If exercise and human-powered mobility have that much health and environmental benefits to offer, then how come many are still not engaged?  Compared to just how absorbed they are on time-wasting online games like Candy Crush and Clash of Clans, how can we engage a population, especially the at-risk ones, to engage in a game of life that they can actually win--literally?

Game elements

Exercising, bike-commuting and walking provide the same thing online game apps also provide: simple engagement.  There is always something to gain, whatever that may be for an individual concerned.  The simplicity of rules or structures, however, is also what entices engagement by reducing the complexity of figuring things out.  When an activity has too many rules, or too rigid a structure, we feel inconvenienced and balk from the thought engaging ourselves.  But when structures are simple, coupled with immediate and precise feedback—such as points and even rewards—the opposite of balking happens.  Sooner or later, we also tend to get absorbed into the activity.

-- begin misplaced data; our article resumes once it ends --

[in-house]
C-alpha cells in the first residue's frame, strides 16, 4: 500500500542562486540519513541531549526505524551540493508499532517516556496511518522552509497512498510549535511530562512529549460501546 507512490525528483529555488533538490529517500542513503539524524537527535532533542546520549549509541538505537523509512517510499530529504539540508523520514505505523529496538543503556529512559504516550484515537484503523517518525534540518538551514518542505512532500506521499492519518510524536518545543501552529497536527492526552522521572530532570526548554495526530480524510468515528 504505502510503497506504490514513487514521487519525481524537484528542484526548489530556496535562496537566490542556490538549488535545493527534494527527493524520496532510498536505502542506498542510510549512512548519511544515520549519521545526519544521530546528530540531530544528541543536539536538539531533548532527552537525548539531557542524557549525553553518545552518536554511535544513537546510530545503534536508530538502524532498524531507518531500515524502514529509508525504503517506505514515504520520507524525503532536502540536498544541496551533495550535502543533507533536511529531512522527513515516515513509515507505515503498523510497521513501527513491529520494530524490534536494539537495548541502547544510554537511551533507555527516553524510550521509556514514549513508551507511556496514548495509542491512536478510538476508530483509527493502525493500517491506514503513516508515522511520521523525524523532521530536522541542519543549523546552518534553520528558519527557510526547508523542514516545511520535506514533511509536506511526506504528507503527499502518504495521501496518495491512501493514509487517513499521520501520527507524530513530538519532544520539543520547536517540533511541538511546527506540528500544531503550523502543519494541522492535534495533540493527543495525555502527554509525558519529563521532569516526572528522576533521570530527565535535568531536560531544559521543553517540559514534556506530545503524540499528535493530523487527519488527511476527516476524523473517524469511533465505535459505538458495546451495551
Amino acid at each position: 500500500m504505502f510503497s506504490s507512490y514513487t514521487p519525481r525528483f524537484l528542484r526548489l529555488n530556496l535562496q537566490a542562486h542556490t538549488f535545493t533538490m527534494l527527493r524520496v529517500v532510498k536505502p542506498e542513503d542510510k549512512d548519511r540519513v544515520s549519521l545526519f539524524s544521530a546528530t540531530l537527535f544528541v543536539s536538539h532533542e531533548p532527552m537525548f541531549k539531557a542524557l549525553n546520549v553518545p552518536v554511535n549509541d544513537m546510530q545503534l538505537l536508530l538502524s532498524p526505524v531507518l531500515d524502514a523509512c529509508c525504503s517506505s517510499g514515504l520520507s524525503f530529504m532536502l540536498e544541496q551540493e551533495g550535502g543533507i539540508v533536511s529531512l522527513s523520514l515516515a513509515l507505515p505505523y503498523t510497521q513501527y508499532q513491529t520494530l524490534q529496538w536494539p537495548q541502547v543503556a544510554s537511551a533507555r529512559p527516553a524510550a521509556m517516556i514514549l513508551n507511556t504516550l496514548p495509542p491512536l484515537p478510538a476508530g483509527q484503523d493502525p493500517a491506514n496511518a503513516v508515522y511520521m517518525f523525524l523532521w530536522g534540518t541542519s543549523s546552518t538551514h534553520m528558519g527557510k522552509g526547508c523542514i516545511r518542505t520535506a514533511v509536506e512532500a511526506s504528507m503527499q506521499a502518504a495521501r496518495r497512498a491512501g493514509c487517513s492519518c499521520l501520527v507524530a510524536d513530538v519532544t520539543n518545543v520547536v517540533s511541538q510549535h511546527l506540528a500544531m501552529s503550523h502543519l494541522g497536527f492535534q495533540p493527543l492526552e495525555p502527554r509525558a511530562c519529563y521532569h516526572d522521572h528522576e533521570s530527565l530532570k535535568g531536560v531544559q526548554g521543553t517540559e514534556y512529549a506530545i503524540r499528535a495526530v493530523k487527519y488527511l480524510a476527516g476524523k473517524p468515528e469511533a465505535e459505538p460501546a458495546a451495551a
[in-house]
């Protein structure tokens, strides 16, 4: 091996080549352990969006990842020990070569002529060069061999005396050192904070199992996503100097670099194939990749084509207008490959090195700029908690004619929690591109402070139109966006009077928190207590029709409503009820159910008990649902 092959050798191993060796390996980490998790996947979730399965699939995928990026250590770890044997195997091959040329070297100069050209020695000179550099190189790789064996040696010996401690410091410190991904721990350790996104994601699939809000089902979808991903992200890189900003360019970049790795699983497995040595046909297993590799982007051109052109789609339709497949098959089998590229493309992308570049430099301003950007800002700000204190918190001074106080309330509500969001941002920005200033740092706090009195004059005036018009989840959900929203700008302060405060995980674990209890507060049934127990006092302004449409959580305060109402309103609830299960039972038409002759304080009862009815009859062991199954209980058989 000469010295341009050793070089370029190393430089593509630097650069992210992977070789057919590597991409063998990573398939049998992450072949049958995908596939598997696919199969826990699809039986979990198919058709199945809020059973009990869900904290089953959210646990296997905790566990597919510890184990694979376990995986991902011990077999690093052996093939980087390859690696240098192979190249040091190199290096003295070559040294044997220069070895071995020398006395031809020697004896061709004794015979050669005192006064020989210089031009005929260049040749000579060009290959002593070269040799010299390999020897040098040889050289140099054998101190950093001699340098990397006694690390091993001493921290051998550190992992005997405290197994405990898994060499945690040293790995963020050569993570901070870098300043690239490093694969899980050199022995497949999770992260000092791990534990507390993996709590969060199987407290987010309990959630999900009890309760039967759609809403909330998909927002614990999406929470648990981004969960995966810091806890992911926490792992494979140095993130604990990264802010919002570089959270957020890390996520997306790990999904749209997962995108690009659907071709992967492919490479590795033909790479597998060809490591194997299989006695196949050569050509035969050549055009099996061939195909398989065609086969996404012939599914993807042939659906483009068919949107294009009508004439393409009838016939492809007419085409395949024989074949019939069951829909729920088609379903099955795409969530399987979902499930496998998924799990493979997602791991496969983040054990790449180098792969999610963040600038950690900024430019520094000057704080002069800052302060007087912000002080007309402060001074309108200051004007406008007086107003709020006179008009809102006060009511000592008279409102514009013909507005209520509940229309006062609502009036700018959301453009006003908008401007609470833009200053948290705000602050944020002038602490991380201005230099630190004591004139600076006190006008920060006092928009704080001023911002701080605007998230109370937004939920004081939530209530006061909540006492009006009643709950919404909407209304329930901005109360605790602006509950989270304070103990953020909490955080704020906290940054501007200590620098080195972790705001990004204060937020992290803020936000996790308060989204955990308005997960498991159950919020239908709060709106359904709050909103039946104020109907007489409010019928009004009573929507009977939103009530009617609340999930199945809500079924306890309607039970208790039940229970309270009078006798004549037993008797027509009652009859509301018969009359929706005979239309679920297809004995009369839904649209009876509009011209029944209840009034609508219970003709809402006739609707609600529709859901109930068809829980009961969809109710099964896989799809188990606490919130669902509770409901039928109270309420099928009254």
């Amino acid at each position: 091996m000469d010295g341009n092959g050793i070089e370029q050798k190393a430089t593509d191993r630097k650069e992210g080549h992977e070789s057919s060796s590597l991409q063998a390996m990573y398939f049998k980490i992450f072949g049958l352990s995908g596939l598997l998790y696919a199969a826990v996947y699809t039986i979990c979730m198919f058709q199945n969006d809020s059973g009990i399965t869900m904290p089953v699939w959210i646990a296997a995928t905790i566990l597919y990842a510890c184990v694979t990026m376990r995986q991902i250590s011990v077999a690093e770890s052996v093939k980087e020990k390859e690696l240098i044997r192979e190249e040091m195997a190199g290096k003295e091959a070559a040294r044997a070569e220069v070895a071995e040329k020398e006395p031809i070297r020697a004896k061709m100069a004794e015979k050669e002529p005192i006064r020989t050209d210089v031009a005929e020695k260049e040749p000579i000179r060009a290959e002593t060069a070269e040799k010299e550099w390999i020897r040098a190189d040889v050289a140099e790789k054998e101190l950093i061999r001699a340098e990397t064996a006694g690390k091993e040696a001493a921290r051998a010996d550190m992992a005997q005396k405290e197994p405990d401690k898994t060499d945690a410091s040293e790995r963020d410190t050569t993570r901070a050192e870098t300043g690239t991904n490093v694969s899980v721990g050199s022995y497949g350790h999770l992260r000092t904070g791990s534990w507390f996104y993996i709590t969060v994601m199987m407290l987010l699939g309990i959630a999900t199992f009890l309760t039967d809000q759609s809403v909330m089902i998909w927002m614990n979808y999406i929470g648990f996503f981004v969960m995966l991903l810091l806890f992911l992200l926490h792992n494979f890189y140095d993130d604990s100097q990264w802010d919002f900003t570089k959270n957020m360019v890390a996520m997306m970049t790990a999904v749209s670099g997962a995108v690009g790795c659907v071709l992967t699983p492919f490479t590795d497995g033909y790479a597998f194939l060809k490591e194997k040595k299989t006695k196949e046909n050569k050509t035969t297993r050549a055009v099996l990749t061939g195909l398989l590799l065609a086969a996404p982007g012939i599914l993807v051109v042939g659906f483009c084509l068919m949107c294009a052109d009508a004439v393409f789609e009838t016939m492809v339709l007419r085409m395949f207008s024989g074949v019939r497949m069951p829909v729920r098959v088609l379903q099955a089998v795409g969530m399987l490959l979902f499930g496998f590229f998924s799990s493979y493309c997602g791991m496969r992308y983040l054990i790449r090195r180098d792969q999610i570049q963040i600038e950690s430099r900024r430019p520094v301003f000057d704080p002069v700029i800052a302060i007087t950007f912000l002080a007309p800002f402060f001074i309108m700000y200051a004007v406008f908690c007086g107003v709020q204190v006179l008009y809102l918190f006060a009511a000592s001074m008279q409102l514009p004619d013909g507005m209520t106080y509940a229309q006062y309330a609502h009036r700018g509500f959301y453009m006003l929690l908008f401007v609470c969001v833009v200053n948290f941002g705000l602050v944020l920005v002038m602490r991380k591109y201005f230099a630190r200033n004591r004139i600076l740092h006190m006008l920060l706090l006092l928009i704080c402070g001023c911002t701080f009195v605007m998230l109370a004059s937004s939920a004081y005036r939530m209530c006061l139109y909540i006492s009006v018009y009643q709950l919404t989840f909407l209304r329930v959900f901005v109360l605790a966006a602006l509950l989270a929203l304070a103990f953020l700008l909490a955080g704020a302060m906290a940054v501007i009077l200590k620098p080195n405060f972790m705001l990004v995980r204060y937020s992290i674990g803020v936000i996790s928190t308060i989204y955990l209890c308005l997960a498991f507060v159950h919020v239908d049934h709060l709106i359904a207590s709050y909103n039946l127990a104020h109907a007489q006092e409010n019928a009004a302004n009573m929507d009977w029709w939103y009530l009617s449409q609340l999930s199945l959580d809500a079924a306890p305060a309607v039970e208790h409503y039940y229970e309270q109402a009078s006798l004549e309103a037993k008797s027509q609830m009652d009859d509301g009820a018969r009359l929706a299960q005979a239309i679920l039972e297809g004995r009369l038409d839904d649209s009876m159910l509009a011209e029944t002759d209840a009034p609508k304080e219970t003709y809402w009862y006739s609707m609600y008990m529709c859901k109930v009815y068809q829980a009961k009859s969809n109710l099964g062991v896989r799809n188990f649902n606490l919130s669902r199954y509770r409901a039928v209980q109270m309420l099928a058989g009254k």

The latest element to be added into the mix is the social aspect.  The computer or app can reward milestones based on pre-configured math and body mechanics like your weight, height and displacement from Point A to Point B.  But that’s not good enough, isn’t it?

When exercise app designers throw social into the mix, individuals can now compare performance metrics against others engaged in the same activity.  Cyclists, runners, swimmers and triathletes use apps like Garmin Connect, Strava, Endomondo and Google Fit to receive data on distance, speed, calories and power (usually from pedaling).  The community can then see who logged the longest distance or burned the most calories in a day, week, month or year.  Some of the apps give badges as rewards.  The competitive spirit kicks in, so much so that they’ll think about badges during work, and dream about them while asleep.

A typical Monthly Training Series challenge by Strava.  Even those weak at math can enjoy the simple thrill of seeing numbers pile up--and one's self piling up on top of everybody else on the leader board.  The prize (circled): better health and a digital badge on your mobile app or personal Strava account.
Disruptive as that sounds, it’s physically a whole lot better than any online game set in imaginary worlds.  Remember, we live in Planet Earth, not in an imaginary jar of candies or historically-incorrect medieval states.

Enabling technologies

There are five enabling technologies at work (or at play) in the framework of the gamification of lifestyle improvement.  Below is how they connect.

Not so hard to figure out, isn't it?
It all begins with…